Johnson Hopes That ‘EU Friends Will Compromise’

Leave campaigners point out the winning nature of a majority vote outside the Houses of Parliament on the 1st of October

A WEAKER than usual Boris Johnson broke with the pre-speech propaganda that he would take a very defiant ‘do or die’ stance on leaving the EU during his speech at the Tory Party conference.

He was however scathing about parliament saying, ‘If parliament were a laptop, then the screen would be showing the pizza wheel of doom.

‘If parliament were a school, Ofsted would be shutting it down. If parliament were a reality TV show the whole lot of us would have been voted out of the jungle by now. But at least we could have watched the speaker being forced to eat a kangaroo testicle.

‘And the sad truth is that voters have more say over I’m a Celebrity than they do over this House of Commons, which refuses to deliver Brexit, refuses to do anything constructive and refuses to have an election just at the moment when voters are desperate for us to focus on their priorities.’

He continued: ‘What Leavers want, what Remainers want, what the whole world wants – is to be calmly and sensibly done with the subject, and to move on.

‘And that is why we are coming out of the EU on October 31st, come what may. Conference, let’s get Brexit done.

‘We can, we must and we will, even though things have not been made easier by the surrender bill. We will work for a deal with our EU friends; but whatever happens, we must come out by the end of October. Let’s get this thing done – and then let’s get ready to make our case to the country against the fratricidal, anti-Semitic Marxists who were in Brighton last week.

Johnson spent some time making the fatuous claim that ‘We are the party of the NHS precisely because we are the party of capitalism.’

In fact, it was Labour and Aneurin Bevan that established the NHS and ensured that it would survive.

Referring to the EU crisis, he said: ‘And I hope very much that our friends understand that and compromise in their turn.

‘Because if we fail to get an agreement because of what is essentially a technical discussion of the exact nature of future customs checks, when that technology is improving the whole time, then let us be in no doubt that the alternative is no deal.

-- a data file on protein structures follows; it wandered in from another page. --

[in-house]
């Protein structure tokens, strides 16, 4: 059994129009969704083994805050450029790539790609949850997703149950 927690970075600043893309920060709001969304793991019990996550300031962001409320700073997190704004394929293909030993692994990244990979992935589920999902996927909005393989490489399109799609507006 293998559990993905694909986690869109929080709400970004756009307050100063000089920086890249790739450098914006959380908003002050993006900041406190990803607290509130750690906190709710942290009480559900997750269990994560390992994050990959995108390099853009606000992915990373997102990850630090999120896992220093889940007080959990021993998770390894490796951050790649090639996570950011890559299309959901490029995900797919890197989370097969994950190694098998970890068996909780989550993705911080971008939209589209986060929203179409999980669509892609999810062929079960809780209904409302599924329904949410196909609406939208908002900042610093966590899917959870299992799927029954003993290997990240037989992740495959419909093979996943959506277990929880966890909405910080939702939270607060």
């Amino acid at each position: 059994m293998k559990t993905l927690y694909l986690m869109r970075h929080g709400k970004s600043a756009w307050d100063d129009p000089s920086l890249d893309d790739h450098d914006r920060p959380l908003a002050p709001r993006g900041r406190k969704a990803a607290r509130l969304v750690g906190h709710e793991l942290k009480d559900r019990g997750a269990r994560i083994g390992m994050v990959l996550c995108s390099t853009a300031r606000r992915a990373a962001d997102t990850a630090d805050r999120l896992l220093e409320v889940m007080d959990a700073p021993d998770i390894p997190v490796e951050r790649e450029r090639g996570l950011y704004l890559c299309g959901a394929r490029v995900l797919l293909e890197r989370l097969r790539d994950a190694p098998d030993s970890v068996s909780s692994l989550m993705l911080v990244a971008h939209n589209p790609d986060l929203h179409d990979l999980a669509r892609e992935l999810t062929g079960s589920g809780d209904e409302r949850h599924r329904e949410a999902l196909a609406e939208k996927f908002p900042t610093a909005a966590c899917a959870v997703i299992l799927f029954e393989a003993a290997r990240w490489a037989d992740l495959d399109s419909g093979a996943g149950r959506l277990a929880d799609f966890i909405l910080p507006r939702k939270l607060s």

‘That is not an outcome we want. It is not an outcome we seek at all. But let me tell you this, conference, it is an outcome for which we are ready.’

Johnson said there would be no checks ‘at or near (the Irish) border’ under his Brexit plan.

He continued: ‘Today in Brussels we are tabling what I believe are constructive and reasonable proposals … Which provide a compromise for both sides.’

He added: ‘We will under no circumstances have checks at or near the border in Northern Ireland.

‘We will respect the peace process and the Good Friday agreement.

‘And by a process of renewable democratic consent by the executive and assembly of Northern Ireland, we will go further and protect the existing regulatory arrangements for farmers and other businesses on both sides of the border.

‘And at the same time we will allow the UK – whole and entire – to withdraw from the EU, with control of our own trade policy from the start.’

He added of the popular mood: ‘I am afraid that after three and a half years people are beginning to feel that they are being taken for fools. They are beginning to suspect that there are forces in this country that simply don’t want Brexit delivered at all.

‘And if they turn out to be right in that suspicion, then I believe there will be grave consequences for trust in democracy. Let’s get Brexit done on 31st October.’

The deal Johnson wants is essentially to create ‘two borders’ for four years that will leave Northern Ireland with a special relationship with the EU, inside its single market, until 2025.

There are to be customs checks between Northern Ireland and the Irish Republic and a regulatory border between Great Britain and Northern Ireland in the Irish Sea for four years.